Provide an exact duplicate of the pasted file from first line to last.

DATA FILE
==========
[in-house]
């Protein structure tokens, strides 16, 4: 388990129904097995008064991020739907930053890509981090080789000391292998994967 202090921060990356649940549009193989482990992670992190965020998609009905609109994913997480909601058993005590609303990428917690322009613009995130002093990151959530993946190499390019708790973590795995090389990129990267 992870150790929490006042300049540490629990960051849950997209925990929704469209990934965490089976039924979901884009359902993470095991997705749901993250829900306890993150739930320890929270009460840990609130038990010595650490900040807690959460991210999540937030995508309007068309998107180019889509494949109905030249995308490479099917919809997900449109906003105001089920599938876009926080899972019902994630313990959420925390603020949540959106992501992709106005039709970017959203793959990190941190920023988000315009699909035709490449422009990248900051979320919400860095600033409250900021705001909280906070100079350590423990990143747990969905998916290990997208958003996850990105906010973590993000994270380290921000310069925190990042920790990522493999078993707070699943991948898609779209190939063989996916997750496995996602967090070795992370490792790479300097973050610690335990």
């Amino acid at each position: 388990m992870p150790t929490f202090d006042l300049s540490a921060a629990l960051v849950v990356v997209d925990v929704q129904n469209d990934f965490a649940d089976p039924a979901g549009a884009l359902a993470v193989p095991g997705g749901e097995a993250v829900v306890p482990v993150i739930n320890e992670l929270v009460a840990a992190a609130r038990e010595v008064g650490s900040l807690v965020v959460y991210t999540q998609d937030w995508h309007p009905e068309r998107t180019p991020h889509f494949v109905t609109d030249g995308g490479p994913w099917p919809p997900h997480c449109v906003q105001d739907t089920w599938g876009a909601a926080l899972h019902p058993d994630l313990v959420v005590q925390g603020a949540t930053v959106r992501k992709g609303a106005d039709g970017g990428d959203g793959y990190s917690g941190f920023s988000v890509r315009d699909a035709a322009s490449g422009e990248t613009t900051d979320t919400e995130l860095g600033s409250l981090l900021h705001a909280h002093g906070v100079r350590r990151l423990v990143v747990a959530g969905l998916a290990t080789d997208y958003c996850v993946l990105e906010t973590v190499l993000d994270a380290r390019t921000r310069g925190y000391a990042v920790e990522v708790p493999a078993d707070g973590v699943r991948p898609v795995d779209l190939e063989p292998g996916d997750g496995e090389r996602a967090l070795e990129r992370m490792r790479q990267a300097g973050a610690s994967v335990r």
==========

[in-house]
């Protein structure tokens, strides 16, 4: 388990129904097995008064991020739907930053890509981090080789000391292998994967 202090921060990356649940549009193989482990992670992190965020998609009905609109994913997480909601058993005590609303990428917690322009613009995130002093990151959530993946190499390019708790973590795995090389990129990267 992870150790929490006042300049540490629990960051849950997209925990929704469209990934965490089976039924979901884009359902993470095991997705749901993250829900306890993150739930320890929270009460840990609130038990010595650490900040807690959460991210999540937030995508309007068309998107180019889509494949109905030249995308490479099917919809997900449109906003105001089920599938876009926080899972019902994630313990959420925390603020949540959106992501992709106005039709970017959203793959990190941190920023988000315009699909035709490449422009990248900051979320919400860095600033409250900021705001909280906070100079350590423990990143747990969905998916290990997208958003996850990105906010973590993000994270380290921000310069925190990042920790990522493999078993707070699943991948898609779209190939063989996916997750496995996602967090070795992370490792790479300097973050610690335990």
């Amino acid at each position: 388990m992870p150790t929490f202090d006042l300049s540490a921060a629990l960051v849950v990356v997209d925990v929704q129904n469209d990934f965490a649940d089976p039924a979901g549009a884009l359902a993470v193989p095991g997705g749901e097995a993250v829900v306890p482990v993150i739930n320890e992670l929270v009460a840990a992190a609130r038990e010595v008064g650490s900040l807690v965020v959460y991210t999540q998609d937030w995508h309007p009905e068309r998107t180019p991020h889509f494949v109905t609109d030249g995308g490479p994913w099917p919809p997900h997480c449109v906003q105001d739907t089920w599938g876009a909601a926080l899972h019902p058993d994630l313990v959420v005590q925390g603020a949540t930053v959106r992501k992709g609303a106005d039709g970017g990428d959203g793959y990190s917690g941190f920023s988000v890509r315009d699909a035709a322009s490449g422009e990248t613009t900051d979320t919400e995130l860095g600033s409250l981090l900021h705001a909280h002093g906070v100079r350590r990151l423990v990143v747990a959530g969905l998916a290990t080789d997208y958003c996850v993946l990105e906010t973590v190499l993000d994270a380290r390019t921000r310069g925190y000391a990042v920790e990522v708790p493999a078993d707070g973590v699943r991948p898609v795995d779209l190939e063989p292998g996916d997750g496995e090389r996602a967090l070795e990129r992370m490792r790479q990267a300097g973050a610690s994967v335990r």